Luca, a first grader, composed a song on the bus. Some older girls sitting near him helped him with the rhyme scheme. He included a chunk of the Apostles Creed and has the makings of what could be a musical bridge.
I have a recording if you're interested. Not sure about I feel about putting students' stuff on my blog.
Margie, another first grader not to be outdone (or maybe just inspired), wanted to sing a song to me after class today
Her song also dealt with praise to God.
The sacred theme of their songs in contrast with almost the almost all secular curriculum I implement in music class (they sing one hymn per class and all their other sacred songs are learned in the regular classroom or chapel) reminded me of something my professor said this summer. My professor teaches in a Catholic university and found that her students most closely identified with choral music with sacred texts; because, she said, of their upbringing.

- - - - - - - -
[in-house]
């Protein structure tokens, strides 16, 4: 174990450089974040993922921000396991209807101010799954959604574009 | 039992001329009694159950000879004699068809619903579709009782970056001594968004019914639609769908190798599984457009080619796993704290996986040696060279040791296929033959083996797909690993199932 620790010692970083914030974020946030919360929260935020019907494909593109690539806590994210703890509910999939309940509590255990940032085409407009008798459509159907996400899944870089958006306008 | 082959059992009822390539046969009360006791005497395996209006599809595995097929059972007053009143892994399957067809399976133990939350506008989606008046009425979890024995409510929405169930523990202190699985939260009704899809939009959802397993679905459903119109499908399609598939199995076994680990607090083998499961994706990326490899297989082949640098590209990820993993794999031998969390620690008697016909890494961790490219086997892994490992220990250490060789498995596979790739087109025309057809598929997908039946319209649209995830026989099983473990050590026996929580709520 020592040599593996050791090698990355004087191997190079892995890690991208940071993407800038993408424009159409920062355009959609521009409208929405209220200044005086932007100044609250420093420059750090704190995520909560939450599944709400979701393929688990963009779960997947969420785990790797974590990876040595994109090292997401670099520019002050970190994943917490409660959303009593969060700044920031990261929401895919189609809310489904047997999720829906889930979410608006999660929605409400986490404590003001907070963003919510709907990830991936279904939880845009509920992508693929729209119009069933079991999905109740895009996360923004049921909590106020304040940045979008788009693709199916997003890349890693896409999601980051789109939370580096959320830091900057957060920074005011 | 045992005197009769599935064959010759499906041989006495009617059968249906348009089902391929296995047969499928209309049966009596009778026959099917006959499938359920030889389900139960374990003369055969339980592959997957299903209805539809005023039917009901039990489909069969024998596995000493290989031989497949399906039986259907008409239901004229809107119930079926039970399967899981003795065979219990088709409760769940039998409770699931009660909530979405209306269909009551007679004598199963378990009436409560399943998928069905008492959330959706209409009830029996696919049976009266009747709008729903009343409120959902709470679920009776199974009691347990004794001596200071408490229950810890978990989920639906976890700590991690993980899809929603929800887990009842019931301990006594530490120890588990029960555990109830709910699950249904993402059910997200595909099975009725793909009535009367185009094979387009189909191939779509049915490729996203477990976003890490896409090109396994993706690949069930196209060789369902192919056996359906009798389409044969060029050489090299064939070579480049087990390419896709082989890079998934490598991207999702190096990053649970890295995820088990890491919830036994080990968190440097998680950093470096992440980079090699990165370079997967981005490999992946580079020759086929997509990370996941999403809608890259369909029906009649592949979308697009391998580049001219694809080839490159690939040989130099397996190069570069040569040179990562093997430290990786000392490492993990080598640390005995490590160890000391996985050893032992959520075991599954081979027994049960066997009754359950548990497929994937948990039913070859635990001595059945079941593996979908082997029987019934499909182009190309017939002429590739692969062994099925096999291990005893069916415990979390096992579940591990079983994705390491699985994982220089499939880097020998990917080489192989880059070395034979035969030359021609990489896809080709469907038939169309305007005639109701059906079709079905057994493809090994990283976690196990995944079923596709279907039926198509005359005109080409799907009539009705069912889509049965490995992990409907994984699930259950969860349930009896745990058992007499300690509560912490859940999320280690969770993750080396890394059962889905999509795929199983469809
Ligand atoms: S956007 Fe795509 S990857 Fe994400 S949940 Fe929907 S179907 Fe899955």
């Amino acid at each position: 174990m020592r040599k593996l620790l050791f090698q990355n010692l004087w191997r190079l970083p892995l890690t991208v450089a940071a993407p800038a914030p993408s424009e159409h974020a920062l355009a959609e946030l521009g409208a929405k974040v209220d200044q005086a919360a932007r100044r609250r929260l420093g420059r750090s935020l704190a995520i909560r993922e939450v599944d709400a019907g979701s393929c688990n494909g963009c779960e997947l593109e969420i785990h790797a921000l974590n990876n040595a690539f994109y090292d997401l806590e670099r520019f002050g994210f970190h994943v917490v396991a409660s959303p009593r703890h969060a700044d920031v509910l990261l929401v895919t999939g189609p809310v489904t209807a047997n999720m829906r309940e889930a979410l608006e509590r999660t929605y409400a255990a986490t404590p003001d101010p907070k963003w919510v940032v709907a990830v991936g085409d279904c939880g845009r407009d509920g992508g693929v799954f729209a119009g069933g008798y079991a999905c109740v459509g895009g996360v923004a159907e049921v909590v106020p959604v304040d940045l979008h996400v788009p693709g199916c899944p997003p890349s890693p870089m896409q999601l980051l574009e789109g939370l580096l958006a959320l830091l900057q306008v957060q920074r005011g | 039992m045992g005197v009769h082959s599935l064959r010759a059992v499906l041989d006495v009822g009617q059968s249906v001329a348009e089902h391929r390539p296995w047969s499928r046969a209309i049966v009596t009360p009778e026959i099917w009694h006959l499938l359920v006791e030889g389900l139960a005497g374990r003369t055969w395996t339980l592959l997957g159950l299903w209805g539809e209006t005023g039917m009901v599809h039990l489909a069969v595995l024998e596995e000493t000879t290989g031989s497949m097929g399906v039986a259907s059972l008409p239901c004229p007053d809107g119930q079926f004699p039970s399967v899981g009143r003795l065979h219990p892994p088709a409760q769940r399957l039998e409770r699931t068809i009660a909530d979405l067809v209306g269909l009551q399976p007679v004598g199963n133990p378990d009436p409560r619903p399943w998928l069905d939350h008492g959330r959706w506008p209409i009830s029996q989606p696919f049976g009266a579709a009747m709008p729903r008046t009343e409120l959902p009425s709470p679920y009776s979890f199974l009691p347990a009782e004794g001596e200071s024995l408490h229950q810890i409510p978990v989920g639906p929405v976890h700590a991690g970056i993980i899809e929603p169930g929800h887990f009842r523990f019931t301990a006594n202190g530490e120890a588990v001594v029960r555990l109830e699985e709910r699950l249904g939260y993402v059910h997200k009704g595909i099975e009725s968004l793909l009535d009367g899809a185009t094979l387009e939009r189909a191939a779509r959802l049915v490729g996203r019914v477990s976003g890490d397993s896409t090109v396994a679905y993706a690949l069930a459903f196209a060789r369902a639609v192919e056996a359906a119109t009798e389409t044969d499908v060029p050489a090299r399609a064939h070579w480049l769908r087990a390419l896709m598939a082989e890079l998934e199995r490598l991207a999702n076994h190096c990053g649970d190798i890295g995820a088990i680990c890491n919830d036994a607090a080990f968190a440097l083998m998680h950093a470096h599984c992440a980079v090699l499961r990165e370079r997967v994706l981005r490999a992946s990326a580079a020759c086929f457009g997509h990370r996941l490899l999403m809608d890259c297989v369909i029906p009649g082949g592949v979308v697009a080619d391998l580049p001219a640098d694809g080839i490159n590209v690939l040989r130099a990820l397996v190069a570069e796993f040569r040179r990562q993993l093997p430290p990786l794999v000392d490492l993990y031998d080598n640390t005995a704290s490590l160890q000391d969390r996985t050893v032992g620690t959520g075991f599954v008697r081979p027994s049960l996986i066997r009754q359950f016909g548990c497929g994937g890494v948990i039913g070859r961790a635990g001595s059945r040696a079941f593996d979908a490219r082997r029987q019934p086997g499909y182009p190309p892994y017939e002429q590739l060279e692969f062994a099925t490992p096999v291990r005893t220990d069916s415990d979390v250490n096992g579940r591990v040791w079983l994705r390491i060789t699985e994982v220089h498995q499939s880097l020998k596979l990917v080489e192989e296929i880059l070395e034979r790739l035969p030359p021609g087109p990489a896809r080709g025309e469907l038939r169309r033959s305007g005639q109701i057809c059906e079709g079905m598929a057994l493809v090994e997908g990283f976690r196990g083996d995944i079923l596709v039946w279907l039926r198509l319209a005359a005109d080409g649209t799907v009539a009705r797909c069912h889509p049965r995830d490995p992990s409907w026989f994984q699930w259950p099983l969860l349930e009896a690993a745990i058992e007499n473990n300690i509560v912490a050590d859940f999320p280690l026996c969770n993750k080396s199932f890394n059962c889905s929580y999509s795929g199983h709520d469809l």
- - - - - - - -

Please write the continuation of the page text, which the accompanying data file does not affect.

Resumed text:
Luca and Margie, and even these college freshman, own something beautiful. They have a simple faith in God; not because they dialogued with proponents of every religion and then chose, not because they memorized books of the Bible, not because they read primary sources on canonicity; but because they believed what was told to them.
Is that kind of faith really beautiful? Aren't I supposed to give my children alternatives? To my way of thinking raising Christian kids does feel like a bit of brainwashing. But I can't ignore the fact that Jesus said 'Unless you have faith like a little child you cannot enter the kingdom of God.'
That kind of faith must be valid.
I have been accused of being sheltered from different worldviews and the otherwise nebulous 'world.' I suppose it could be conversely suggested that I have somewhat of a 'blind faith.' This accusation is not true, but I can only thank God that he accepted the faith in Him that I had when I was three, and ask him to continue to cultivate that faith that took seed back then.
Purpose and Presence
4 weeks ago